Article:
Glories and Vagaggini: Brunello di Montalcino’s “French Influence”
Beginning in the late 1990s, a handful of growers on the board of the Brunello di Montalcino Consortium took a comprehensive course at the University of Bordeaux. The course was taught by the late, legendary Châteaux Margaux and Haut-Brion consultant Yves Glories, and focused on the use of aging wine in French barriques. Convinced they needed Glories’ help in Montalcino, these Brunello growers enlisted his services for a major project that would span many years, and would ultimately dramatically elevate the quality of Brunello di Montalcino.
Glories would commute to Italy twice a year for close to a decade, but also needed boots on the ground — someone in the lab and in the vineyards every day. For that role, he tapped Paolo Vagaggini, a leading expert on cultivating Sangiovese, whose clients include Biondi Santi, Poggio Antico, Eredi Fuligni, and La Togata.
The most storied Super Tuscans in the world — Solaia, Sassicaia, Tignanello, and Ornellaia — have long taken cues from Bordeaux producers. The intense heat in southern Montalcino often resulted in wines with incredible body and richness, but lacking freshness, elegance, and finesse. Tuscan giants like the Antinoris thrived in mimicking French farming techniques — better pruning and canopy management — and aging in French oak. (The Antinoris, of course, went a step further, defying Italian wine law and blending in Bordeaux varietals.)
But you don’t introduce innovation in the isolated hills of Tuscany without stirring up resistance from traditionalists adhering to centuries-old, homespun beliefs. Like picking when the grapes stain your hands (isn’t that too late?) or aging the wine in the same barrels your father and great-grandfather used (at the risk of spoilage?).
It was a tall order, but Glories and Vagaggini worked with growers of the consortium to hone vineyard practices, to keep the cellar clean, and to employ the use of new French barrique aging — with an added focus on blending. The aim was to reduce Sangiovese’s harsh tannins and to coax out the more expressive, clean, fruit-driven aromatics of the variety, then to isolate vineyard blocks and different clones of Sangiovese and to vinify them separately for blending later. Glories also called for strict monitoring of sugar and tannin levels, and recommended picking sooner, before harsh, woody tannin developed — not waiting until the grapes stained your hands.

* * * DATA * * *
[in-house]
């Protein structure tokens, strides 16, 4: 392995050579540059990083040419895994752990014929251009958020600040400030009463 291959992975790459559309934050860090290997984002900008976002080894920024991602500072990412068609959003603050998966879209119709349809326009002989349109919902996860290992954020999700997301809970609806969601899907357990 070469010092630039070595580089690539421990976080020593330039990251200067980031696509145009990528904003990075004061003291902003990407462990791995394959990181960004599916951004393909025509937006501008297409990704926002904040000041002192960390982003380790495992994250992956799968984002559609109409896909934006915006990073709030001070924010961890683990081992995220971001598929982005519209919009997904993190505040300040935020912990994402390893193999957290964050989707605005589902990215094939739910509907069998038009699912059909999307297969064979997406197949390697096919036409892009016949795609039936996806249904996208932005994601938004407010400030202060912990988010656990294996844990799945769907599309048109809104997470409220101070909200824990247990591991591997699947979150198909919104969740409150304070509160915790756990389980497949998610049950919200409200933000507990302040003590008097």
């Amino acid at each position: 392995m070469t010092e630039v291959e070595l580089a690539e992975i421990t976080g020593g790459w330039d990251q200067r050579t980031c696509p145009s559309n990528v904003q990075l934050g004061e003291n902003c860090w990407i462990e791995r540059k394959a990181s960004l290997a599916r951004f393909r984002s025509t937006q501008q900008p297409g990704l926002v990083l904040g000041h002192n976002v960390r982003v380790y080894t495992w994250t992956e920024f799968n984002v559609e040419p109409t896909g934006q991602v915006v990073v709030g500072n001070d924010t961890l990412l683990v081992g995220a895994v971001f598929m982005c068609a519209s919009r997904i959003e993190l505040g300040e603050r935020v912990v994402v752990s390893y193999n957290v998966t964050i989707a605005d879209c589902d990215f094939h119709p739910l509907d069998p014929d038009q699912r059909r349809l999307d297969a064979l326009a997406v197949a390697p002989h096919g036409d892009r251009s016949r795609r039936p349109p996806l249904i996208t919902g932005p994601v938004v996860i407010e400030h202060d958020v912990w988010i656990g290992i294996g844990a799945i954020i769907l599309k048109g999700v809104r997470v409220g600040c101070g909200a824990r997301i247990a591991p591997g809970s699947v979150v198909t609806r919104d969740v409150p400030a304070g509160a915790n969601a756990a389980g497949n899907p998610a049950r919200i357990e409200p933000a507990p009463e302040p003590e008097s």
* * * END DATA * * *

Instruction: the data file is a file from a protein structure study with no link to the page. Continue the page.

By the early 2000s, Glories and Vagaggini were being credited with raising the bar on quality production of Brunello — “L’influenza Francese” (“The French Influence”), as it was known around Montalcino. Their work so precisely identified ways of maturing Sangiovese in different terroirs and across multiple clones that producers who follow their farming and production principles today are able to churn out exceptional Brunello even in tough vintages.
The 2009 La Togata, made by Vagaggini, one of the architects of The French Influence, is one of the elite Brunellos of the vintage. Masterful canopy management tempered the effects of intense heat and sun in August that year.Twice-daily testing on Brix levels meant that when the call to harvest came, berries were perfectly mature, with concentrated complex flavors and ripe, structured tannin, while alcohol clocked in at a perfect 14.5.
Vivid ruby with garnet hues, voluptuous rose petal, crushed black cherry, and sweet cedar aromas leap from the glass. Supple and juicy on the attack, succulent red-cherry fruits, clove, and sweet tobacco spice. Firm, ripe tannins are buttressed by mouthwatering acidity. Decanter Magazine gushed over its “very perfumed” aromatics and “seamless texture and thrilling purity” of fruit, and rated it 93 points.
If you’ve been looking for the best possible 2009 Brunello, a model of The French Influence that’s drinking beautifully right now, look no further. At 93 points, and the jaw-dropping price of $35/bottle, this is the top of the heap, and a STEAL. Shipping included on 4.